Oana Iancu, owner and founder of Sacred Dao Acupuncture Clinic in Amsterdam, is an experienced acupuncturist who combines Chinese medicine therapies to restore and maintain health. Her holistic and personalised treatments are helping patients with a wide range of conditions and are available in English, Spanish, German, Portuguese, French and Romanian.
Chinese medicine is an ancient health system that encourages a meaningful and balanced way of life, promoting health and well-being by nurturing the body, mind and spirit in harmony with the rhythms of nature and its universal laws. Its principles and practices help us understand and reconnect with our natural abilities to heal and thrive.
The Chinese considered the seasonal changes to be the most enlightening teacher on how to flow and adapt to the continuously changing circumstances of life. They understood that our body, mind and spirit have very similar rhythms to the natural cycles and used this knowledge to cultivate their health and wellbeing.
Getting up when the sun rises, eating what grows in each season, engaging in the right amount of physical activity, and keeping our emotions in check are important aspects that can help us keep our immune systems and organs strong so that we can ward off diseases.
“Health, vitality and longevity are obtained by one who does not swim against the current, but who flows along in the current that life manifests around oneself in this moment, in this time.” (Rooted in Spirit, C. Larre & E. Rochat de la Vallée).
Really listening to our bodies
The human body is an incredible system which functions to ensure homeostasis at every level, however, if we repeatedly overlook the signals indicating that some things need to be addressed or changed, our health will gradually deteriorate.
Each individual constitution is different, therefore some people will feel it sooner, others later. Some will feel it at a physical level through pain or tension, high blood pressure, skin rashes, palpitations and so on, and others at an emotional/mental level through feelings of anxiety, depression, worry, lack of concentration or insomnia. In most cases, the imbalance will manifest both physically and emotionally.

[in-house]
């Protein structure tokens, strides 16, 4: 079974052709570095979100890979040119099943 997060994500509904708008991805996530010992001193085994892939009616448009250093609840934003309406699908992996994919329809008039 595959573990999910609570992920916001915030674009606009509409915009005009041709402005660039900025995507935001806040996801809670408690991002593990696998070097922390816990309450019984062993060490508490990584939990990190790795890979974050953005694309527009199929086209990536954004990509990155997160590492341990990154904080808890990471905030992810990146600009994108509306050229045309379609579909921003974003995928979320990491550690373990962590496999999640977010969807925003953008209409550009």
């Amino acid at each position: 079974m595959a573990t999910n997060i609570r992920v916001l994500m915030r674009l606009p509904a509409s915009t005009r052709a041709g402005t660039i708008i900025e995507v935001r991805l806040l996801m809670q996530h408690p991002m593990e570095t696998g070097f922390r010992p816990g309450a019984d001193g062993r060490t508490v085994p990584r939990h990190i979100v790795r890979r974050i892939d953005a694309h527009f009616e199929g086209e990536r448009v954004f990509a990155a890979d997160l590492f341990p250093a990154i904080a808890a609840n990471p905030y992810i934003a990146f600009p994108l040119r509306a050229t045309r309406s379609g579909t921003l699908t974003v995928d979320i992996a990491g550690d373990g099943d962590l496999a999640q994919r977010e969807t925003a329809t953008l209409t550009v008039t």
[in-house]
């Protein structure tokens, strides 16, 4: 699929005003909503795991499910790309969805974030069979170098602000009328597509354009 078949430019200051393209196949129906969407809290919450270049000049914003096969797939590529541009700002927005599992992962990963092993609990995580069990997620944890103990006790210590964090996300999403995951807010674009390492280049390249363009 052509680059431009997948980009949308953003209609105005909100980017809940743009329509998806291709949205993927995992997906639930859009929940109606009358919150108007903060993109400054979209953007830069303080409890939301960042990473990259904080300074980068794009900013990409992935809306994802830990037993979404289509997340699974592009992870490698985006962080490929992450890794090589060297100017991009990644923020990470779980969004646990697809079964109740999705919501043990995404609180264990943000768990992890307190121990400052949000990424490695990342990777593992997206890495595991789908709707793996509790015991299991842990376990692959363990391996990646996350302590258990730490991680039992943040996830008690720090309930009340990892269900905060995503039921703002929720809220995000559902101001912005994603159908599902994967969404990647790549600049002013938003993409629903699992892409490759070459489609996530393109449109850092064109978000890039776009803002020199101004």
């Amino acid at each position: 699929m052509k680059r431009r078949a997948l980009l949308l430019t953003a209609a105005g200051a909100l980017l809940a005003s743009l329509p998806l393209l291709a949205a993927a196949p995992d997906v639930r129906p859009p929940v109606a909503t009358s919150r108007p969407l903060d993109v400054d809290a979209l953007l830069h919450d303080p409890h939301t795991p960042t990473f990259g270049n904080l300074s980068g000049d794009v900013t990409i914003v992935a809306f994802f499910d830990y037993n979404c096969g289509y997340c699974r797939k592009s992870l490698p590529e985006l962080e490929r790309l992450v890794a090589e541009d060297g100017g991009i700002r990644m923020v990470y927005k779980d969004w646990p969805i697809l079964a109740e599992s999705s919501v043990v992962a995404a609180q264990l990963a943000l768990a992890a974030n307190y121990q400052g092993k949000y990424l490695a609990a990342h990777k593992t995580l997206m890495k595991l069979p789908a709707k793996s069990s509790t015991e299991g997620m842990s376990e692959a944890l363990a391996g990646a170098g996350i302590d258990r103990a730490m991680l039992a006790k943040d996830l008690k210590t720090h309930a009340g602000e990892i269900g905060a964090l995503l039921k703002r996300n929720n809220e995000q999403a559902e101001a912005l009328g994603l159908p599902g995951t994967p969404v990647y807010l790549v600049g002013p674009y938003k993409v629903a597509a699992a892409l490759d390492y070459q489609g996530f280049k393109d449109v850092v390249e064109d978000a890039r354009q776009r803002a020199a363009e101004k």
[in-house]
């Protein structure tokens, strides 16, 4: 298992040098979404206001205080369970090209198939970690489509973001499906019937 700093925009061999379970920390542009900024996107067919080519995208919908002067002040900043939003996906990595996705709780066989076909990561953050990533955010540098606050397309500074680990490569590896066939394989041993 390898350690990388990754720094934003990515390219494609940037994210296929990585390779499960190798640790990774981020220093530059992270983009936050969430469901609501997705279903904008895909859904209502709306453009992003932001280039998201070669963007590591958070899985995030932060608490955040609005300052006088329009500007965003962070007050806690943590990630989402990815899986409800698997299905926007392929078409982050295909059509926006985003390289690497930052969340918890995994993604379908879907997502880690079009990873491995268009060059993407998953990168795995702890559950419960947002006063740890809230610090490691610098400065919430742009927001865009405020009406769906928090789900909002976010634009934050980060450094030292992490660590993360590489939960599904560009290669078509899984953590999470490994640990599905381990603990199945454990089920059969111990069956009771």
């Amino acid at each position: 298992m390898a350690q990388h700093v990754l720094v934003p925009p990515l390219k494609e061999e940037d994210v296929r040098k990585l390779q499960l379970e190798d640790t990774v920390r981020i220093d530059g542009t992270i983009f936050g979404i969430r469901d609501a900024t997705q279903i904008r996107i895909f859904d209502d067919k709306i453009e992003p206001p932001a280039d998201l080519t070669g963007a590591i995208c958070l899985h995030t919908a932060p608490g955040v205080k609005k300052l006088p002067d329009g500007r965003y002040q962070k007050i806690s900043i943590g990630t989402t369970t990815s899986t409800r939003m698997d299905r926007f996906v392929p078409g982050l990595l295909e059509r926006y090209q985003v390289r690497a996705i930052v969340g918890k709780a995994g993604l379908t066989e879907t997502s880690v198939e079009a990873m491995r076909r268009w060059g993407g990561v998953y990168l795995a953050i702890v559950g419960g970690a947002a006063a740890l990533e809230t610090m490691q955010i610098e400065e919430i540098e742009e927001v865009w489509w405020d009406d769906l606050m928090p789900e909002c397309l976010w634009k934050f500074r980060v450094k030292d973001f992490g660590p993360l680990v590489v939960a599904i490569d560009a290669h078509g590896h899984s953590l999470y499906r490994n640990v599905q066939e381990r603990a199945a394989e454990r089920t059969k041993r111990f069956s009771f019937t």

The incredibly fast pace of our times has been making it harder and harder to be in tune with the cycles of the year and cultivate lifestyles that support us. We live in a world that constantly challenges us, and more often than not we tend to ignore our real needs until it is too late.
More than ever before, this last year’s events have shown us how important it is to turn our attention to ourselves, to reconsider and prioritise what is actually good for us while also realising the impact of our actions on the outside environment.
Quick fixes versus the holistic approach
Most of us tend to turn to the conventional solutions for our everyday complaints, such as taking painkillers for our headache, shoulder pain or menstrual pain, antihistamines for hay fever and so on. Although this may offer temporary relief, if we want to prevent our condition from getting worse or achieve long-term results, we will need to look deeper.
The approach offered by Chinese medicine focuses on the whole picture of an individual, taking into account their constitution, their needs and the context of their life, rather than applying one-size-fits-all treatments. The goal of an acupuncture treatment is to activate the natural self-healing abilities of each patient’s body, nurturing what is deficient, clearing what is in excess and releasing what is blocked.